Tuesday, January 16, 2007


When Hannah Arendt published her pivotal, prototypic and controversial [when juxtaposed against her previous publications] "Eichmann in Jerusalem" in 1963 she argued her famous "banality of evil" thesis - that people committing atrocities need not be inherently bad but may be influenced by an ideology or a set of codes. Because they are good "bureaucrats" they abide by rules, principles and orders thereby committing crimes.

Seeing the atrocities that occur on a daily basis at Iraq -United Nations announced today the death toll for Iraqis to be 34,000 for 2006- I cannot help but question what is that has made "evil" look like a "banality" in the lives [and hence the culture] of a people. Conversely, what sort of "banality" is this, which spurs an almost routinized coverage of Iraq by media and non-media actors, an awfully repetitive sorrow-dominated vocabulary to politicians and officials of any sort and a "yet again" or "not again" [at best] reaction to "innocent, powerless" civilians, if not of "evil"?

A great paradox and virtue of language is this, namely that it allows one to play games with words, to deconstruct phrases and to create wholly new and different meanings based on a word or two. Language can also downplay or increase the importance of virtual anything simply through wise word choice and word ordering. But numbers, are not like that; numbers cannot get dressed up to look "good" or "sloppy", they are destined to carry the naked version of the story - whatever this story maybe.

It so comes that 94 is the number for Iraq. If 34,000 was difficult to comprehend, the fact that this figure translates to 94 people being killed every single day at Iraq may help those not handling easily big figures, myself included. Early on we learn also that metaphors help, as they render our speech or writings clearer. Strikingly painful as it may appear, and it is, 94 dead Iraqis is almost like if a Boeing 737 crashed everyday or if the entire grade six of a 564 elementary school disappeared again and again and again every single day of the calendar year - rain or shine.

It almost causes shame to me the fact that I dared to quantify in this most disgraceful and dishonorable manner human life. And as I am about to delete my previous statement, I decide I will not - I think it does much less justice to victims to refuse to refer to their plight; it is much too hypocritical and shameful to aspire to a Pontius Pilate attitude when we all have some share of responsibility for the atrocities on the Iraqi soil. Unfortunately, few of us have the excuse of "abiding by an ideology" and fewer still are "the good bureaucrats" exercising at our best the civil duties entrusted to us.

That 94 people die everyday at Iraq because of the mess calls, once more, for urgent action. Much advocacy still focuses on "an end to the war". Will that suffice? Most journalists and experts signal otherwise; they talk about a possible splitting of Iraq into three states and they allude to further bloodshed. Even the most optimist would agree that the current state of Iraq is one of utter fragility and instability and that no deus ex machina can bring this tragedy to a bloodless conclusion. Regardless of the course of affairs at Iraq what seems clear is that we, non-Iraqis, are not entitled to any more mistakes, to any more gambling of human lives in our futile attempt to transform "vision" into action. Our duty is to help: may we be fortunate to find ways to assist - not to absolve ourselves from our atrocities, but, simply to decrease suffering. And to lower this damned 94.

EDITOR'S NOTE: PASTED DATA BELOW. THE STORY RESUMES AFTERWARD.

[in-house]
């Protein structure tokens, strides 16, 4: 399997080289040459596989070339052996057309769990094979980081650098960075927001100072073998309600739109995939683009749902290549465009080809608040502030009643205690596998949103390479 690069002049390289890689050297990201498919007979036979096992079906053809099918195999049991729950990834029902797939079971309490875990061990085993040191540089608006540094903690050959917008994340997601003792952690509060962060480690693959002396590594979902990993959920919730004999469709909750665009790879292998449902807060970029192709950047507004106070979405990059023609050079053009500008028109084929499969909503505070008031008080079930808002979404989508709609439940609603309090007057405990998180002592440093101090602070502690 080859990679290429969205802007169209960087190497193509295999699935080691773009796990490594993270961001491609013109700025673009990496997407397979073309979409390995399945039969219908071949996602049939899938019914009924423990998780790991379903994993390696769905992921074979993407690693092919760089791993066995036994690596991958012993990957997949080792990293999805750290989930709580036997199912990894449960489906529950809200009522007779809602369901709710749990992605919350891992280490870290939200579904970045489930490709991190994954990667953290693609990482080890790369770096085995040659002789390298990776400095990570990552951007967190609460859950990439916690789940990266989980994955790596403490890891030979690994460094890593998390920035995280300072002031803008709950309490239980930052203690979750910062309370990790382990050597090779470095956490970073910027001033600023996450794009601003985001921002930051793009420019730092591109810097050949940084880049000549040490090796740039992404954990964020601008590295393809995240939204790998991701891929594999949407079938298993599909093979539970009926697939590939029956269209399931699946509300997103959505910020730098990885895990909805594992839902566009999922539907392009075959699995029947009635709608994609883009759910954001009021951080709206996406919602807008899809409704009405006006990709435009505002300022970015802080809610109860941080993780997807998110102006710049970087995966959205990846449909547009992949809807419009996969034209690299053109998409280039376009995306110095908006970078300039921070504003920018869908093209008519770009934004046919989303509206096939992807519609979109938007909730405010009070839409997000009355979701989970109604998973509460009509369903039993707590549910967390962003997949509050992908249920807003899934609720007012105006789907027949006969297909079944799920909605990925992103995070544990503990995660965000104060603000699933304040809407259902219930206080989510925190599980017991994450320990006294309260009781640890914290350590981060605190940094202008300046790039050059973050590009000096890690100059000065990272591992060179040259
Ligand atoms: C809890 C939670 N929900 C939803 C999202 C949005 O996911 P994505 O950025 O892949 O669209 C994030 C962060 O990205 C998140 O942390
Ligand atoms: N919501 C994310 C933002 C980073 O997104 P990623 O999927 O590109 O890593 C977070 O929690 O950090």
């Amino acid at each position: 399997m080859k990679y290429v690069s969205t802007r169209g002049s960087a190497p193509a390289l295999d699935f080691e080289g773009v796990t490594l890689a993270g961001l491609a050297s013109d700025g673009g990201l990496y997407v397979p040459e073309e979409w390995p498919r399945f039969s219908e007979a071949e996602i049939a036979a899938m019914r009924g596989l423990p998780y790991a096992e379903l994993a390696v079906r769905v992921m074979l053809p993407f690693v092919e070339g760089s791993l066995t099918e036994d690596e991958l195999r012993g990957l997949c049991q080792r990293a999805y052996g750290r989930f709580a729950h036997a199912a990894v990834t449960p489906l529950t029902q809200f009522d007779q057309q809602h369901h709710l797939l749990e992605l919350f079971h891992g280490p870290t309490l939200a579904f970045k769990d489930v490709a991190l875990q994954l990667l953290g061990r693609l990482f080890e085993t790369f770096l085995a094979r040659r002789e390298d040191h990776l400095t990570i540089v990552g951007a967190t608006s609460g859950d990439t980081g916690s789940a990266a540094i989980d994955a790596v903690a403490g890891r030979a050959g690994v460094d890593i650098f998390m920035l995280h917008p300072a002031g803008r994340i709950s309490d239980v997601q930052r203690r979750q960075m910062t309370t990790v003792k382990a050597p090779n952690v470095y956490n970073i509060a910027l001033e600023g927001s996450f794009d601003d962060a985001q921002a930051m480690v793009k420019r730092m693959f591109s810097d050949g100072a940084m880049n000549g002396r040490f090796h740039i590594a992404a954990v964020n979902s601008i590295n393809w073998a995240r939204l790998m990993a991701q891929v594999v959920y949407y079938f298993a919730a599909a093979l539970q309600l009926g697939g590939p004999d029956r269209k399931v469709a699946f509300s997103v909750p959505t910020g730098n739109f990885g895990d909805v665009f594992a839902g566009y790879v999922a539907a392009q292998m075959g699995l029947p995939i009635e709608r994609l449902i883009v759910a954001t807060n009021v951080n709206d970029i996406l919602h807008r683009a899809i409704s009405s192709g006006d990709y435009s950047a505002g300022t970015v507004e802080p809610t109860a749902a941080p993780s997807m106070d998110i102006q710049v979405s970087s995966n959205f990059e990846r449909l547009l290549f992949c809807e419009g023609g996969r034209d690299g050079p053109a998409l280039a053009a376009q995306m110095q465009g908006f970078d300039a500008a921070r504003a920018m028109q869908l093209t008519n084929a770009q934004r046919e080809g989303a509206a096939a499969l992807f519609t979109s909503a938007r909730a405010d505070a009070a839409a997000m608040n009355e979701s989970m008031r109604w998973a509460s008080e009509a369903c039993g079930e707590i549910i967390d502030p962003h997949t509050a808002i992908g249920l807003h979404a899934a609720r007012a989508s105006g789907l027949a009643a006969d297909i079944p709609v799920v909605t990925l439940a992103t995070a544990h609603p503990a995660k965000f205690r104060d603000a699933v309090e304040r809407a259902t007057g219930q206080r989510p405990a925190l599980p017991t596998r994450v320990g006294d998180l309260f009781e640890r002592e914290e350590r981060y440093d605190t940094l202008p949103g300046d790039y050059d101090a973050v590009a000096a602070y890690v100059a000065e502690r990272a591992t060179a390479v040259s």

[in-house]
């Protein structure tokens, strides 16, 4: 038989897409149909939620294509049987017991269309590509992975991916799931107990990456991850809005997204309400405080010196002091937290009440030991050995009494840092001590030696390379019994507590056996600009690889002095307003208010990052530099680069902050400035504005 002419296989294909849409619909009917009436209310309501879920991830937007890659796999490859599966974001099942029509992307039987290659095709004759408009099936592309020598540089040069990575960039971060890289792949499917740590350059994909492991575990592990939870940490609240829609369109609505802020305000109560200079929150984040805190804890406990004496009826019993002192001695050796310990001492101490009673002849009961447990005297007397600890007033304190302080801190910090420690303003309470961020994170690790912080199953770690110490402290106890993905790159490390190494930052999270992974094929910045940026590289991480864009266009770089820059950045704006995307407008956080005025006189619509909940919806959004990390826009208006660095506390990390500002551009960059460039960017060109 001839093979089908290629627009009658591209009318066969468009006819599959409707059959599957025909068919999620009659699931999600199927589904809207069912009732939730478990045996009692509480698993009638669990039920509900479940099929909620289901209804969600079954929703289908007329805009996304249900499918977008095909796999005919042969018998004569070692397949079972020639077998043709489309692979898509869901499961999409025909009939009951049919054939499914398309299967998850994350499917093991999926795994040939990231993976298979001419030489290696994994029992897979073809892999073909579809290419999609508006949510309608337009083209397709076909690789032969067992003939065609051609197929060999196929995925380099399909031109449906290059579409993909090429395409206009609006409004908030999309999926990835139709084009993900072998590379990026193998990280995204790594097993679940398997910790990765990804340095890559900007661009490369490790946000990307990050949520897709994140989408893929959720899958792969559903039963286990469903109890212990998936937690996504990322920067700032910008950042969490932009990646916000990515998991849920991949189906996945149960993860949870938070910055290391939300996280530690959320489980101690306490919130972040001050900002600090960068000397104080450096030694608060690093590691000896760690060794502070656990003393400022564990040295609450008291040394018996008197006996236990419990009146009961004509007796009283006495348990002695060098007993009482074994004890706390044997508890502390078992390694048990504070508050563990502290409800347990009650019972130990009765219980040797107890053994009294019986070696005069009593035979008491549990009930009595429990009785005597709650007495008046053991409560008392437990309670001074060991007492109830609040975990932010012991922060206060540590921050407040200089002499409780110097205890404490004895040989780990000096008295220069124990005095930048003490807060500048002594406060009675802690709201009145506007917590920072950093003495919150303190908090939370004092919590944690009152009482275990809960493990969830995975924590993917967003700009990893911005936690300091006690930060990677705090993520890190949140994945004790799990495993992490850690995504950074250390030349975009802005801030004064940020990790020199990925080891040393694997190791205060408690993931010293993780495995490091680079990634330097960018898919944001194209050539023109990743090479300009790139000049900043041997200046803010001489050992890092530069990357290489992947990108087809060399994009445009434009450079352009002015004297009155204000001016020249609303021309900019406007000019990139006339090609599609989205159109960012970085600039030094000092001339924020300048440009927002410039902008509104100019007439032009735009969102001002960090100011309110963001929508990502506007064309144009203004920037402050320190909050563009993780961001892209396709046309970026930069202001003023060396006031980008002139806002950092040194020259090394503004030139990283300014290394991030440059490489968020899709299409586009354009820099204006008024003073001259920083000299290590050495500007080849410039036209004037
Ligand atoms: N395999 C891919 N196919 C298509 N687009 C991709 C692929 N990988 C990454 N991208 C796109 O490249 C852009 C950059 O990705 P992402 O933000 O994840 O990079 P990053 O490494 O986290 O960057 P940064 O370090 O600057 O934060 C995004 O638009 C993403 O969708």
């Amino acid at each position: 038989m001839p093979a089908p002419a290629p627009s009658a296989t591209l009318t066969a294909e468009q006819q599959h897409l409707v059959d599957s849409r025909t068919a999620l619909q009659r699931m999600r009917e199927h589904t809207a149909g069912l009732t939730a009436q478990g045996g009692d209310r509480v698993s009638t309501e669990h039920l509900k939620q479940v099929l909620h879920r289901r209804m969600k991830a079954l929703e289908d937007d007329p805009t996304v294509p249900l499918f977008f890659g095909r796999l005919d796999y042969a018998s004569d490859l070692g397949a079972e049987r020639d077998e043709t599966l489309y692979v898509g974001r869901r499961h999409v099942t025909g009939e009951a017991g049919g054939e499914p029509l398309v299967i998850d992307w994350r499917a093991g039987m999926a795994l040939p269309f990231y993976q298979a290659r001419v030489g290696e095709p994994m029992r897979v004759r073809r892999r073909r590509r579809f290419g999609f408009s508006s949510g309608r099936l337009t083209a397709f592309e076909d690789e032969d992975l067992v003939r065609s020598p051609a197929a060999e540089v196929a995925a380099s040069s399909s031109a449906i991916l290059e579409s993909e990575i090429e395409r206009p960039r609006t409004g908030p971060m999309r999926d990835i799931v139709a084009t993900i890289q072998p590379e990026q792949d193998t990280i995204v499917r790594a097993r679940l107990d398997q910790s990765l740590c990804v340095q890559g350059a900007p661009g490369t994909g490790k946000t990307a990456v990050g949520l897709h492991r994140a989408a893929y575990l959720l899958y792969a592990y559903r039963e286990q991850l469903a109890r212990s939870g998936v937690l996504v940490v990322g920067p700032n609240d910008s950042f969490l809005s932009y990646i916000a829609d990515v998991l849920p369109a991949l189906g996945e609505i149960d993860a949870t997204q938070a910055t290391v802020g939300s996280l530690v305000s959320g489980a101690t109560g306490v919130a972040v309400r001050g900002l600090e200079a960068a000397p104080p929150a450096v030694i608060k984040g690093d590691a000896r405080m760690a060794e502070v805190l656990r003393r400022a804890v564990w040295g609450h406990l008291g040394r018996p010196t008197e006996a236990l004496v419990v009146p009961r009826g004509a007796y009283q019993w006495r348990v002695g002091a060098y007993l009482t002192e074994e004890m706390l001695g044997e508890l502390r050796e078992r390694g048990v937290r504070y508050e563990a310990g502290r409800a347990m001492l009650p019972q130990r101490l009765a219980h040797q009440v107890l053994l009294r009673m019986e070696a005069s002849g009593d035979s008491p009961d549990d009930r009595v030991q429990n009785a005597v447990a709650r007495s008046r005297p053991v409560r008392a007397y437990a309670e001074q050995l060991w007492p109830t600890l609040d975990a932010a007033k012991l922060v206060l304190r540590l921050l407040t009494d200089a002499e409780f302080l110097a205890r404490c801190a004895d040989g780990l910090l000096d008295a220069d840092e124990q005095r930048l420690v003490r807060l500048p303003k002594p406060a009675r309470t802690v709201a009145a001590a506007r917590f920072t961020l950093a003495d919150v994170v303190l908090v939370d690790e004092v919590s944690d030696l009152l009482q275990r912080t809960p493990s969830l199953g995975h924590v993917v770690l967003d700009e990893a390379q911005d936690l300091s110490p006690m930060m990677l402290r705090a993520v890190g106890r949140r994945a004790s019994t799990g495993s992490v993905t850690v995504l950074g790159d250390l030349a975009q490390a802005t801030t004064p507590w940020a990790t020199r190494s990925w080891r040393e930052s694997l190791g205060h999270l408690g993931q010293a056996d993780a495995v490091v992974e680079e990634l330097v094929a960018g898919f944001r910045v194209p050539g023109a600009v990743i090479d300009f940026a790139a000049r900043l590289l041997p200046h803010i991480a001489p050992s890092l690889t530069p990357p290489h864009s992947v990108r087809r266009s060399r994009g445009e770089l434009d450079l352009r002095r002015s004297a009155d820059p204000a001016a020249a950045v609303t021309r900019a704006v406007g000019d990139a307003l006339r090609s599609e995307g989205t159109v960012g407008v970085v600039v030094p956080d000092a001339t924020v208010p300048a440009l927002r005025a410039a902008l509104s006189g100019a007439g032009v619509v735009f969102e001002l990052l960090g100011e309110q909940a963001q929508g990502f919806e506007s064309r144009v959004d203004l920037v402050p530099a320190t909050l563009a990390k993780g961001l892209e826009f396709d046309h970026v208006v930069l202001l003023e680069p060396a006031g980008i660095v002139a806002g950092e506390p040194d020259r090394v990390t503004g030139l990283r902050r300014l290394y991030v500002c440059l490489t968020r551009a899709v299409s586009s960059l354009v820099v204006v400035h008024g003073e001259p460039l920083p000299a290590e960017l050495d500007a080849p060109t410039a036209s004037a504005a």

References and Links:

in English: Blasts kill at least 70 in Baghdad; U.N. reports 34,000 Iraqis died in '06

en Français: Irak: plus de 100 morts dans des violences, 34.000 civils tués en 2006

an interesting study of Arendt's "banality of evil" in the context of fear is to be found in Corey Robin "Fear: The History of a Political Idea" (Oxford: OUP, 2004).


M. Atitar de la Fuente said...

Our reaction has turned banal too: now, 94 deaths in Irak is "normal"

rosemary said...

This is so shocking it actually makes me feel ashamed for doing nothing whenever I think about it (and I think about it pretty often)... I recently read a book by C. West, "Democracy Matters", in which he discusses democracy in the US and US foreign policy in the Middle East from a very interesting perspective...

stratos said...

Από ό,τι διάβασα στην Καθημερινή 23/12/06 η Ράις έκανε μια δήλωση ότι "Αξιζε η επένδυση σε ζωές στο Ιράκ". Όταν ακούς τέτοιες δηλώσεις, και δεν πέφτει ο κόσμος να πλακώσει αυτόν που τις κάνει, όλα να τα περιμένεις.

AC Stranger said...

Well well, welcome to reality. I've got four words for you dear...

Democracy Made in USA.

Iraq gets what it deserves, after all they are an axis in Axis of Evil.

Anastasia Konstantakatou said...

ac stranger: are you not a little harsh here?

AC Stranger said...

No, i think USA should soon come over here too and solve Greece's problems once for all. No more rockets being launched at embassies, no more anarchists, no more communist parties.

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